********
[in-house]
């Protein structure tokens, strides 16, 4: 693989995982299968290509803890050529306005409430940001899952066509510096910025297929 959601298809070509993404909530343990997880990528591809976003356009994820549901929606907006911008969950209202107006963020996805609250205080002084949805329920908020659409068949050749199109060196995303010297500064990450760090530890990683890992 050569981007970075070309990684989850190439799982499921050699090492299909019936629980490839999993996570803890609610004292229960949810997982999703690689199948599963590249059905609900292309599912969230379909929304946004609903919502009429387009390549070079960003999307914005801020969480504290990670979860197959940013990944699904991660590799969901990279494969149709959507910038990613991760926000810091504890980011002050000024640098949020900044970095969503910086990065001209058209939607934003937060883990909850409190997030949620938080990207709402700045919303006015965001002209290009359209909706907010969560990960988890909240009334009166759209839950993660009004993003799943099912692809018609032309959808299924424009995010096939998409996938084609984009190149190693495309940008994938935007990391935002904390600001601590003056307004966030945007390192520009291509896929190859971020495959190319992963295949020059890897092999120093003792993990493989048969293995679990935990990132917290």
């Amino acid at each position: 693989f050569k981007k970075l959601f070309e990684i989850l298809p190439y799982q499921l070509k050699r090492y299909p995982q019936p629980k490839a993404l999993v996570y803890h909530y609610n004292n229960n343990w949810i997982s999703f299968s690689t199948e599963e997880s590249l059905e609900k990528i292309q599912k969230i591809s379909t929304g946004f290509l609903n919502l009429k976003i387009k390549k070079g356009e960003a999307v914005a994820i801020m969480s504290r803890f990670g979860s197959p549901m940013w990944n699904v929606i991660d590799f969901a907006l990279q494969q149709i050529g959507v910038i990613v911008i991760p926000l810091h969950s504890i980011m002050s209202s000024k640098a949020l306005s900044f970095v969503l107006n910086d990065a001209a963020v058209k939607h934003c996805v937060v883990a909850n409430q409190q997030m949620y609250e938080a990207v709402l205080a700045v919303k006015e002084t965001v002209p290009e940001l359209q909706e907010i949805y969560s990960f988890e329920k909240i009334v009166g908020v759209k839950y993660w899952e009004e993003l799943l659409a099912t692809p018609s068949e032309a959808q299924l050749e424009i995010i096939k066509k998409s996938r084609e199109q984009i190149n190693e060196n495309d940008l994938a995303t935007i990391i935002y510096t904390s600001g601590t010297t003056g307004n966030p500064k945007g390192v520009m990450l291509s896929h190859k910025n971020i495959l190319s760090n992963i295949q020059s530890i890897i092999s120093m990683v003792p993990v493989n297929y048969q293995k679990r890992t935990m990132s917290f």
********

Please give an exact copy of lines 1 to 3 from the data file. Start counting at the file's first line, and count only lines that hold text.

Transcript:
[in-house]
């Protein structure tokens, strides 16, 4: 693989995982299968290509803890050529306005409430940001899952066509510096910025297929 959601298809070509993404909530343990997880990528591809976003356009994820549901929606907006911008969950209202107006963020996805609250205080002084949805329920908020659409068949050749199109060196995303010297500064990450760090530890990683890992 050569981007970075070309990684989850190439799982499921050699090492299909019936629980490839999993996570803890609610004292229960949810997982999703690689199948599963590249059905609900292309599912969230379909929304946004609903919502009429387009390549070079960003999307914005801020969480504290990670979860197959940013990944699904991660590799969901990279494969149709959507910038990613991760926000810091504890980011002050000024640098949020900044970095969503910086990065001209058209939607934003937060883990909850409190997030949620938080990207709402700045919303006015965001002209290009359209909706907010969560990960988890909240009334009166759209839950993660009004993003799943099912692809018609032309959808299924424009995010096939998409996938084609984009190149190693495309940008994938935007990391935002904390600001601590003056307004966030945007390192520009291509896929190859971020495959190319992963295949020059890897092999120093003792993990493989048969293995679990935990990132917290």
């Amino acid at each position: 693989f050569k981007k970075l959601f070309e990684i989850l298809p190439y799982q499921l070509k050699r090492y299909p995982q019936p629980k490839a993404l999993v996570y803890h909530y609610n004292n229960n343990w949810i997982s999703f299968s690689t199948e599963e997880s590249l059905e609900k990528i292309q599912k969230i591809s379909t929304g946004f290509l609903n919502l009429k976003i387009k390549k070079g356009e960003a999307v914005a994820i801020m969480s504290r803890f990670g979860s197959p549901m940013w990944n699904v929606i991660d590799f969901a907006l990279q494969q149709i050529g959507v910038i990613v911008i991760p926000l810091h969950s504890i980011m002050s209202s000024k640098a949020l306005s900044f970095v969503l107006n910086d990065a001209a963020v058209k939607h934003c996805v937060v883990a909850n409430q409190q997030m949620y609250e938080a990207v709402l205080a700045v919303k006015e002084t965001v002209p290009e940001l359209q909706e907010i949805y969560s990960f988890e329920k909240i009334v009166g908020v759209k839950y993660w899952e009004e993003l799943l659409a099912t692809p018609s068949e032309a959808q299924l050749e424009i995010i096939k066509k998409s996938r084609e199109q984009i190149n190693e060196n495309d940008l994938a995303t935007i990391i935002y510096t904390s600001g601590t010297t003056g307004n966030p500064k945007g390192v520009m990450l291509s896929h190859k910025n971020i495959l190319s760090n992963i295949q020059s530890i890897i092999s120093m990683v003792p993990v493989n297929y048969q293995k679990r890992t935990m990132s917290f």